• Durable Power of Attorney: You can appoint someone other than your former spouse to assume control of your legal and financial affairs should you become unable to manage them.
  • Health Care Power of Attorney: You can name a new person to make medical decisions on your behalf if you become unable to make them yourself.
  • Advance Directive / Living Will: An advance directive or living will can be used to express your wishes if you become unable to express them yourself, such as after an accident.

Generally, Florida Law stipulates that once a divorce is finalized, a divorced spouse will no longer have the power to act as a Health Care Surrogate for the other (765.104(2)). When a principal divorces the agent named in a Power of Attorney, however, the power of attorney will terminate when the divorce is filed (709.2109(2)(b)). If you don’t have a named successor, the document will no longer be effective the moment a divorce or an annulment is filed.

3. Trusts / Living Trusts

If you created a trust during your marriage – be it a revocable living trust for yourself or a trust for your children – revisit these documents upon divorce. As many spouses establish joint trusts, name one another as trustees who oversee assets in the trust should one spouse pass away, or name a spouse as a beneficiary, you may want to create new documents.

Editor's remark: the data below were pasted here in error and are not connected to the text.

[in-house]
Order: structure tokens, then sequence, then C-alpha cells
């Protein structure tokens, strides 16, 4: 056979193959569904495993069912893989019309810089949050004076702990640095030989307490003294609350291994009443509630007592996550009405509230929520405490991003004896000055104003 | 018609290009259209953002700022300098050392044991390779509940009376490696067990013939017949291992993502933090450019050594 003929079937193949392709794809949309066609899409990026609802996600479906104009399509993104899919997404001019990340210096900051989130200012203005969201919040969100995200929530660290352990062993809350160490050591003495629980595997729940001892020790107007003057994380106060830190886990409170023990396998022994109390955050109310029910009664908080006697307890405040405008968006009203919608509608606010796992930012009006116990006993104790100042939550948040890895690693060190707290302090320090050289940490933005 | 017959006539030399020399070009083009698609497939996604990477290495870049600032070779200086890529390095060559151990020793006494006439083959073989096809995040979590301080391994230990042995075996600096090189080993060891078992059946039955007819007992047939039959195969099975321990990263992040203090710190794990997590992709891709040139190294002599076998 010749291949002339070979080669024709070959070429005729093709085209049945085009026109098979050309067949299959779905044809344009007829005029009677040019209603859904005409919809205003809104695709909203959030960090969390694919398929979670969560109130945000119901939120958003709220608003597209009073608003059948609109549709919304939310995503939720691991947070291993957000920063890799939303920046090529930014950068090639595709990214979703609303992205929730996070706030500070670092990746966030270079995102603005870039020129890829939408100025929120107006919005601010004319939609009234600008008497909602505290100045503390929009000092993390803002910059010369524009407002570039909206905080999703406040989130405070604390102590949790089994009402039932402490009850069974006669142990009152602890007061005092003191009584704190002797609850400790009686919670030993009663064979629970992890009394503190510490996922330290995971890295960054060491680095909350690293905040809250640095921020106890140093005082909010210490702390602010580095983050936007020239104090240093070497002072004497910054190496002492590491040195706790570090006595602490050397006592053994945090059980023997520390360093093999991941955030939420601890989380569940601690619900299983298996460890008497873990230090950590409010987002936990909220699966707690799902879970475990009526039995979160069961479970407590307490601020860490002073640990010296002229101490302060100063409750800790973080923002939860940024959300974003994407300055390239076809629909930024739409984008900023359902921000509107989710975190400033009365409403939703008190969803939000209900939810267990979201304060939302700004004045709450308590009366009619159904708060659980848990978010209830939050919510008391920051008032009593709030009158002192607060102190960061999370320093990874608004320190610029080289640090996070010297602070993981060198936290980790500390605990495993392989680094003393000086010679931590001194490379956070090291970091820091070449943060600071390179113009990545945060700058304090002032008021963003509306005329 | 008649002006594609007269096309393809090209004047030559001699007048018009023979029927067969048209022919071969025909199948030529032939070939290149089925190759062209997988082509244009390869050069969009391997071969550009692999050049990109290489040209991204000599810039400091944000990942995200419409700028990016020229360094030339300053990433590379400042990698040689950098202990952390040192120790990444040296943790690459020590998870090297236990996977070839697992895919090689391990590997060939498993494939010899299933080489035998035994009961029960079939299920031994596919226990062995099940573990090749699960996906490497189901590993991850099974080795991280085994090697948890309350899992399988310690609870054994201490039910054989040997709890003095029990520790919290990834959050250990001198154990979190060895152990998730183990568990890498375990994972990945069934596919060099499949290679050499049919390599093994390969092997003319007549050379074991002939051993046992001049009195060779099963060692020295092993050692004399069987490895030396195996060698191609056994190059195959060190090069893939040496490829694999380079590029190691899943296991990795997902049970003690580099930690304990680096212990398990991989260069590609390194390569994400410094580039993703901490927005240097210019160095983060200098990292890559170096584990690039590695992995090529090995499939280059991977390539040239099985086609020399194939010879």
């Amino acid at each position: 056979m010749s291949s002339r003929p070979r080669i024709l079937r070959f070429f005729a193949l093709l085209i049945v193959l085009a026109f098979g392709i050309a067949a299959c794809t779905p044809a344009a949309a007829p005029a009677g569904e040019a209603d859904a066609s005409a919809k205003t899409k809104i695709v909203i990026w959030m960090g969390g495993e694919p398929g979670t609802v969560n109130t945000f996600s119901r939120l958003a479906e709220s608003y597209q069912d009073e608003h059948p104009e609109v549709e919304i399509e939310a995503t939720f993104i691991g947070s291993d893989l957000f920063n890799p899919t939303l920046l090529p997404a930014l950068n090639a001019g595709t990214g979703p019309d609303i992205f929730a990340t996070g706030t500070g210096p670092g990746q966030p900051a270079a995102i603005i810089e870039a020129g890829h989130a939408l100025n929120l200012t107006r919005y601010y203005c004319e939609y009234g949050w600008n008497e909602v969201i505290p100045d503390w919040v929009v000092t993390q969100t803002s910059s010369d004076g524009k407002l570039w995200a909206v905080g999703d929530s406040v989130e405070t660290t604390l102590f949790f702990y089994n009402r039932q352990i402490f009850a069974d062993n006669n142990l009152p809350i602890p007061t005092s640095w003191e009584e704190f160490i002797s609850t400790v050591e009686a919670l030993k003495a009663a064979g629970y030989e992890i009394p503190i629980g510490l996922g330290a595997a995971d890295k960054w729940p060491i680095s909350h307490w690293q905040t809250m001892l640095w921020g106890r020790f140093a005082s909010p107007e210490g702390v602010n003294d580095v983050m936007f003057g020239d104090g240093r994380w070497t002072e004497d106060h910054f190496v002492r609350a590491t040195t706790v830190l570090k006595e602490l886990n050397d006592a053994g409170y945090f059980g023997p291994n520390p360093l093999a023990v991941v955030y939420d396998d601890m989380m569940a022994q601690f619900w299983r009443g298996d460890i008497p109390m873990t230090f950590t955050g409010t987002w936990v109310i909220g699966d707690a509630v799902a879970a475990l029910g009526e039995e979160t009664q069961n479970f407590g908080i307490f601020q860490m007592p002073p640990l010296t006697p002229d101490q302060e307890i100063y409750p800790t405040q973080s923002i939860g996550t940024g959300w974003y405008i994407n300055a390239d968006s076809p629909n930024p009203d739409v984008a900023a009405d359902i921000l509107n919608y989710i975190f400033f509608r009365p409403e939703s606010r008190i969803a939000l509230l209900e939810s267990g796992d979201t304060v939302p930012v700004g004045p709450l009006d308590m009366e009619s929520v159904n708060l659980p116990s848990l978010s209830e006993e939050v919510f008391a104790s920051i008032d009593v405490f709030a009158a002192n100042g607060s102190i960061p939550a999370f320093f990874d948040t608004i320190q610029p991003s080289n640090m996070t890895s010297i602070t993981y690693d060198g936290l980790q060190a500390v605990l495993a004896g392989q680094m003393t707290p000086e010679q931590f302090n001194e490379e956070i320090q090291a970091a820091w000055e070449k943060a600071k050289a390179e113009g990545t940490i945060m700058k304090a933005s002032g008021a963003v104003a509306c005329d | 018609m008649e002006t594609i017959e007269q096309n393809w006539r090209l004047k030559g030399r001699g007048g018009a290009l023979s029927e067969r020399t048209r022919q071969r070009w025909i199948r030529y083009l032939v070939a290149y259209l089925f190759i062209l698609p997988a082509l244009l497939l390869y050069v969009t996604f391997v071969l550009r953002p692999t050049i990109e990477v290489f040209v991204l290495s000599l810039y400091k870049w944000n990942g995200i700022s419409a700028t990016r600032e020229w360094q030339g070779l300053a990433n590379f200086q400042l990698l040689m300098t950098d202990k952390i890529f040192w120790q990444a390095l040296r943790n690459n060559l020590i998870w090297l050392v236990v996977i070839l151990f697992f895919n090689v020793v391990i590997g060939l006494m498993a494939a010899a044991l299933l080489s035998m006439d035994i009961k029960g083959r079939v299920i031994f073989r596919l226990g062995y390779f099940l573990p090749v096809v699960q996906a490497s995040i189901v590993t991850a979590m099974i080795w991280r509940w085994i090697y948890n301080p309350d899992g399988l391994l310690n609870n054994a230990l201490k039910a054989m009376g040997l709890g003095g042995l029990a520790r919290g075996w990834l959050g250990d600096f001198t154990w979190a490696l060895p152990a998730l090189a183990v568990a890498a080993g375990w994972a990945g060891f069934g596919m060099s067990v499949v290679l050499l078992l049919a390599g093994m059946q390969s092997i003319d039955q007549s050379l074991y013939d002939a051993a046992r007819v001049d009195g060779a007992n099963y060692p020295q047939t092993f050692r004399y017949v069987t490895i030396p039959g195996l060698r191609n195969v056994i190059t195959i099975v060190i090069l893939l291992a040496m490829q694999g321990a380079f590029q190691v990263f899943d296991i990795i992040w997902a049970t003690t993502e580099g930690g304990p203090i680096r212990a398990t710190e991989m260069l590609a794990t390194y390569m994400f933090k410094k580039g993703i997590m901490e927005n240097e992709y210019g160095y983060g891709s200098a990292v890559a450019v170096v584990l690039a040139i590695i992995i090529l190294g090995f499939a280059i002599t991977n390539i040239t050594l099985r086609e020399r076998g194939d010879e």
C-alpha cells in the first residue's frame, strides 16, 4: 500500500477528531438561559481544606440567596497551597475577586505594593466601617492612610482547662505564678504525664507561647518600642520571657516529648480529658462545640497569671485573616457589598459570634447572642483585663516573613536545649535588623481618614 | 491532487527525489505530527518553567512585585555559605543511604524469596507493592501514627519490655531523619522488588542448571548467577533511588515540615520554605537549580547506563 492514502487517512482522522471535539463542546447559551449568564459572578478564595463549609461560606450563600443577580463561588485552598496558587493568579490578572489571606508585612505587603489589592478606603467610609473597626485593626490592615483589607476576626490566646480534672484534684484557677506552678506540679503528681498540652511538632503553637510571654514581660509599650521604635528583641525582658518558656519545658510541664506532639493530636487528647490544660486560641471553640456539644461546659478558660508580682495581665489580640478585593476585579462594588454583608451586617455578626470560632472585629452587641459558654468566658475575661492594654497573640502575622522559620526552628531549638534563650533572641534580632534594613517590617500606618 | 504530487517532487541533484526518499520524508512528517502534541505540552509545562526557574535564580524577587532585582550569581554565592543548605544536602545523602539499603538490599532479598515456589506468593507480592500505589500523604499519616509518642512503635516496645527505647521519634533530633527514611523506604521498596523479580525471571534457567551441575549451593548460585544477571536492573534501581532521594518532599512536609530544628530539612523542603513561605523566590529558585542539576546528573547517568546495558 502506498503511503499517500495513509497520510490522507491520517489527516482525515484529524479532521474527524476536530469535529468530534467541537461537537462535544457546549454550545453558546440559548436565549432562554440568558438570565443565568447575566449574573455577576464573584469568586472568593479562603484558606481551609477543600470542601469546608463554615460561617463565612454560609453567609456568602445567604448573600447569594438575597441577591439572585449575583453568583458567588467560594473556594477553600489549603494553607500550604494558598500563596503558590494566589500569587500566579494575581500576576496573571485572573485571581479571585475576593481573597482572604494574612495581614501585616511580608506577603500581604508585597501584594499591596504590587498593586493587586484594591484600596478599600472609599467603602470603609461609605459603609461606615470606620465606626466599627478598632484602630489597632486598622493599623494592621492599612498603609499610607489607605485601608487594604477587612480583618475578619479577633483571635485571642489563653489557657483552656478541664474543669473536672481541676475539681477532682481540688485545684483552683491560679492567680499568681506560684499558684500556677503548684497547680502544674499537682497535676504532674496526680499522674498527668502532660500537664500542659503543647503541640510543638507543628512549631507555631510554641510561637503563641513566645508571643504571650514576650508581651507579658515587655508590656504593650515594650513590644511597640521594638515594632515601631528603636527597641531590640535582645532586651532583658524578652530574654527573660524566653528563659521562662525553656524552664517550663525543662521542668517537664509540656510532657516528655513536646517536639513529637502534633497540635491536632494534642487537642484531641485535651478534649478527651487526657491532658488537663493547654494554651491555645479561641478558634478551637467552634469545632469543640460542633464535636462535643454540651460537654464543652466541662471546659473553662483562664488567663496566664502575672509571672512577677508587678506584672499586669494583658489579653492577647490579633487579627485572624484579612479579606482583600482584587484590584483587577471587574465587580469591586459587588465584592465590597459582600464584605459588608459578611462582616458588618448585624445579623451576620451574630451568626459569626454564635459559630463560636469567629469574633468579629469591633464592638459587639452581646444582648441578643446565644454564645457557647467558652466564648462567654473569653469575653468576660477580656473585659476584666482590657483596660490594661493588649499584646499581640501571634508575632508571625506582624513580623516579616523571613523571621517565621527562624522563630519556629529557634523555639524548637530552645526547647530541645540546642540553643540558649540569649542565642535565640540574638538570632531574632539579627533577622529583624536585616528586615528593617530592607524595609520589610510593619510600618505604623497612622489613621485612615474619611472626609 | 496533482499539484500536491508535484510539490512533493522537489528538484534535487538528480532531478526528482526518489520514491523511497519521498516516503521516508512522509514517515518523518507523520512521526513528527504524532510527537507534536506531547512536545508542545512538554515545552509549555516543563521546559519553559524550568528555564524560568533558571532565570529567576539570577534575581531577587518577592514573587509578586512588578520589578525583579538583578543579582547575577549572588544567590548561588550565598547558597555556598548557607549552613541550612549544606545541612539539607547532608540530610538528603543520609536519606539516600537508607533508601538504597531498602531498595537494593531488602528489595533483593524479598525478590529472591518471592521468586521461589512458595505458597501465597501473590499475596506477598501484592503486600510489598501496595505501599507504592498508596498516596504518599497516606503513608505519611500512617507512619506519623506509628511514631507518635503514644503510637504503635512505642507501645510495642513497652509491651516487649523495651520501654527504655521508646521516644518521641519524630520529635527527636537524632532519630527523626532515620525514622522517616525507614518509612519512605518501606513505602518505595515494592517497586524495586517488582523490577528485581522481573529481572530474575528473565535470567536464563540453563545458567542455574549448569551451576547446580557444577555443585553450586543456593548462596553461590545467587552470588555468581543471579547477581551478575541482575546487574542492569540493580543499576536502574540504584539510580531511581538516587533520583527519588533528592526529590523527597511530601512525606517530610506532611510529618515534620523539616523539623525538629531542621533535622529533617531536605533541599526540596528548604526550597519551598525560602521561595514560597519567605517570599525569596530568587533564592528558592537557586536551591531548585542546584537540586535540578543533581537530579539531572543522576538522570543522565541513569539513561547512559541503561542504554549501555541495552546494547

4. Retirement, Life Insurance, Investments

Wills do not always determine the fate of assets or parts of your “estate” that can be passed to others upon your passing. Certain financial assets may go directly to a designated beneficiary, even if it’s a former spouse. These can include:

  • Retirement accounts (i.e. 401(k), IRA, pensions)
  • Life insurance policies, qualified annuity, or similar tax-deferred contract
  • Bank accounts or investment accounts which “transfer on death” or have a “payable on death” clause

Under Florida law, payors / insurers can refer to a decedent’s marital status (“Single,” “Divorced,” or “Married” to someone else) to pay a secondary beneficiary, if one is named. State law voiding the transfer of assets to an ex-spouse after divorce, it does not provide the same protections for non-probate or non-trust assets – such as a life insurance policy.

Because retirement and financial planning is a major concern in divorce, especially “gray divorces” involving older spouses who part ways and have, or will soon have, limited income, it’s important to revisit any and all non-probate assets, accounts, and policies in addition to addressing how retirement, pensions, and other similar assets are divided in divorce.

After a divorce, you can speak with institutions, banks, and companies with whom you hold such accounts, and change who is listed as a primary and secondary beneficiary.

It’s Time to Get Serious About Comprehensive Support in Your Divorce

There are many moving parts in a marriage, and many things to unwind and revisit when a marriage is ended. At Robert Sparks Attorneys, our award-winning trial attorneys offer the experienced, personalized guidance clients need to navigate the divorce process, as well as the comprehensive counsel they need to make informed decisions about their futures.

If you have questions about a potential divorce case or estate planning issues after divorce anywhere in Tampa or the surrounding areas of South Florida, get serious about your future and contact us today.